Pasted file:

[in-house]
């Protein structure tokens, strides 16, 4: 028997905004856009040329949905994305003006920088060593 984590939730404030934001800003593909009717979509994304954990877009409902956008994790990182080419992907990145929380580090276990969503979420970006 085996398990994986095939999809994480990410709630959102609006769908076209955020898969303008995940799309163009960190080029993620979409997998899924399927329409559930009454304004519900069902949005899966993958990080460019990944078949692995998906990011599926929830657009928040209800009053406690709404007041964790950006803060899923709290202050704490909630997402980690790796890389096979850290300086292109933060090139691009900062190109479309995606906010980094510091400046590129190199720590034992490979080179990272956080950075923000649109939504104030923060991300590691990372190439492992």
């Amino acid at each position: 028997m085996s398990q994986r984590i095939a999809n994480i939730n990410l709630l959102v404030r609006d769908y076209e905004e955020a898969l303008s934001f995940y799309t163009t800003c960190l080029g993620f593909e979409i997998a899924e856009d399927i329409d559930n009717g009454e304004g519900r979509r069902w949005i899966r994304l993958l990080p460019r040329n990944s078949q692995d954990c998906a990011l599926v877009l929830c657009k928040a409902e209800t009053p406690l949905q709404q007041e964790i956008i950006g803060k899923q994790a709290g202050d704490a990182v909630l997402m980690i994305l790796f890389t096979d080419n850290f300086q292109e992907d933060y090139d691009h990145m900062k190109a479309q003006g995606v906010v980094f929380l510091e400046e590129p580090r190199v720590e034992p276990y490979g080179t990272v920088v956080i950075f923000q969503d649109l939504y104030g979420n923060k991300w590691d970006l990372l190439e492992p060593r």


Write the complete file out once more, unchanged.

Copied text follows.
[in-house]
């Protein structure tokens, strides 16, 4: 028997905004856009040329949905994305003006920088060593 984590939730404030934001800003593909009717979509994304954990877009409902956008994790990182080419992907990145929380580090276990969503979420970006 085996398990994986095939999809994480990410709630959102609006769908076209955020898969303008995940799309163009960190080029993620979409997998899924399927329409559930009454304004519900069902949005899966993958990080460019990944078949692995998906990011599926929830657009928040209800009053406690709404007041964790950006803060899923709290202050704490909630997402980690790796890389096979850290300086292109933060090139691009900062190109479309995606906010980094510091400046590129190199720590034992490979080179990272956080950075923000649109939504104030923060991300590691990372190439492992």
């Amino acid at each position: 028997m085996s398990q994986r984590i095939a999809n994480i939730n990410l709630l959102v404030r609006d769908y076209e905004e955020a898969l303008s934001f995940y799309t163009t800003c960190l080029g993620f593909e979409i997998a899924e856009d399927i329409d559930n009717g009454e304004g519900r979509r069902w949005i899966r994304l993958l990080p460019r040329n990944s078949q692995d954990c998906a990011l599926v877009l929830c657009k928040a409902e209800t009053p406690l949905q709404q007041e964790i956008i950006g803060k899923q994790a709290g202050d704490a990182v909630l997402m980690i994305l790796f890389t096979d080419n850290f300086q292109e992907d933060y090139d691009h990145m900062k190109a479309q003006g995606v906010v980094f929380l510091e400046e590129p580090r190199v720590e034992p276990y490979g080179t990272v920088v956080i950075f923000q969503d649109l939504y104030g979420n923060k991300w590691d970006l990372l190439e492992p060593r």